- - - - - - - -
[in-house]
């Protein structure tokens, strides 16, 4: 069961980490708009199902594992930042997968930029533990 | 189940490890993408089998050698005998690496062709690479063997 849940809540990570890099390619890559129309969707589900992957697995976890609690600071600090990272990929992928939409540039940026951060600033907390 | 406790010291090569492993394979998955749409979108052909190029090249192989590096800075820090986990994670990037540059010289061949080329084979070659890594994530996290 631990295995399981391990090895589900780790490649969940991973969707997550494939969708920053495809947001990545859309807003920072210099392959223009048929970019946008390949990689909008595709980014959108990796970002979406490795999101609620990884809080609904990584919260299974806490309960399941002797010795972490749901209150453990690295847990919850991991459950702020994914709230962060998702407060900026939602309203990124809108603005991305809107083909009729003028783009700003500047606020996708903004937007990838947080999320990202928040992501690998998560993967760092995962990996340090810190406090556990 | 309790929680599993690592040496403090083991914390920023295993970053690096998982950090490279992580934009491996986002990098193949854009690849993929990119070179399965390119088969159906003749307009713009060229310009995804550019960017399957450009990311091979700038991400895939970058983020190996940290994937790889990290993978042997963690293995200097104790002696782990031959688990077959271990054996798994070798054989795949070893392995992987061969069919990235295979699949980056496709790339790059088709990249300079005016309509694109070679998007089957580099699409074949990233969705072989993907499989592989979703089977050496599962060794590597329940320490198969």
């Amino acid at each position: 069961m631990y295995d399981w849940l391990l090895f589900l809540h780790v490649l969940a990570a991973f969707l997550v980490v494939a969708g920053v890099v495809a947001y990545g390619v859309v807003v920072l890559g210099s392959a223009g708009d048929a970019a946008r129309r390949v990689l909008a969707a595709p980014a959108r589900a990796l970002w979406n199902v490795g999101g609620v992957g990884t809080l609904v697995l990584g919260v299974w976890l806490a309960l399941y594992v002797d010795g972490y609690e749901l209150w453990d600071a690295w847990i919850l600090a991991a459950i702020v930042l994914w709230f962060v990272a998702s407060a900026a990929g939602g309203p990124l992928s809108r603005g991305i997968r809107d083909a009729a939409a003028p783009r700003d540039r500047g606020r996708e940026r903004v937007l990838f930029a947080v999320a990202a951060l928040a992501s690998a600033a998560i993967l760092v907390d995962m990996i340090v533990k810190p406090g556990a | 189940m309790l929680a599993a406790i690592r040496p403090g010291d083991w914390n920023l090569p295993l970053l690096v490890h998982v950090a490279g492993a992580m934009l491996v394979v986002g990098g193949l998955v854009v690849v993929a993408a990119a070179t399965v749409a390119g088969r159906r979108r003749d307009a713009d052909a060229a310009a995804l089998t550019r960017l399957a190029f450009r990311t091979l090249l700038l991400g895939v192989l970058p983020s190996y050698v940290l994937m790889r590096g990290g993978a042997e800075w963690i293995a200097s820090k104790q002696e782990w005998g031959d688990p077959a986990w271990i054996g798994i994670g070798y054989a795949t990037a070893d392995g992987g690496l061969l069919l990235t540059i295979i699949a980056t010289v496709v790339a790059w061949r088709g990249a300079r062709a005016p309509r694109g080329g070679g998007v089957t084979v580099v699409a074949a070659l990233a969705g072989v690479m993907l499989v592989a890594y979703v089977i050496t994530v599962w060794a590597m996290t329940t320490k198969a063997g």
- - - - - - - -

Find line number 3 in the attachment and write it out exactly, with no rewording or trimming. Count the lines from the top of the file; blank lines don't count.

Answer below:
């Amino acid at each position: 069961m631990y295995d399981w849940l391990l090895f589900l809540h780790v490649l969940a990570a991973f969707l997550v980490v494939a969708g920053v890099v495809a947001y990545g390619v859309v807003v920072l890559g210099s392959a223009g708009d048929a970019a946008r129309r390949v990689l909008a969707a595709p980014a959108r589900a990796l970002w979406n199902v490795g999101g609620v992957g990884t809080l609904v697995l990584g919260v299974w976890l806490a309960l399941y594992v002797d010795g972490y609690e749901l209150w453990d600071a690295w847990i919850l600090a991991a459950i702020v930042l994914w709230f962060v990272a998702s407060a900026a990929g939602g309203p990124l992928s809108r603005g991305i997968r809107d083909a009729a939409a003028p783009r700003d540039r500047g606020r996708e940026r903004v937007l990838f930029a947080v999320a990202a951060l928040a992501s690998a600033a998560i993967l760092v907390d995962m990996i340090v533990k810190p406090g556990a | 189940m309790l929680a599993a406790i690592r040496p403090g010291d083991w914390n920023l090569p295993l970053l690096v490890h998982v950090a490279g492993a992580m934009l491996v394979v986002g990098g193949l998955v854009v690849v993929a993408a990119a070179t399965v749409a390119g088969r159906r979108r003749d307009a713009d052909a060229a310009a995804l089998t550019r960017l399957a190029f450009r990311t091979l090249l700038l991400g895939v192989l970058p983020s190996y050698v940290l994937m790889r590096g990290g993978a042997e800075w963690i293995a200097s820090k104790q002696e782990w005998g031959d688990p077959a986990w271990i054996g798994i994670g070798y054989a795949t990037a070893d392995g992987g690496l061969l069919l990235t540059i295979i699949a980056t010289v496709v790339a790059w061949r088709g990249a300079r062709a005016p309509r694109g080329g070679g998007v089957t084979v580099v699409a074949a070659l990233a969705g072989v690479m993907l499989v592989a890594y979703v089977i050496t994530v599962w060794a590597m996290t329940t320490k198969a063997g």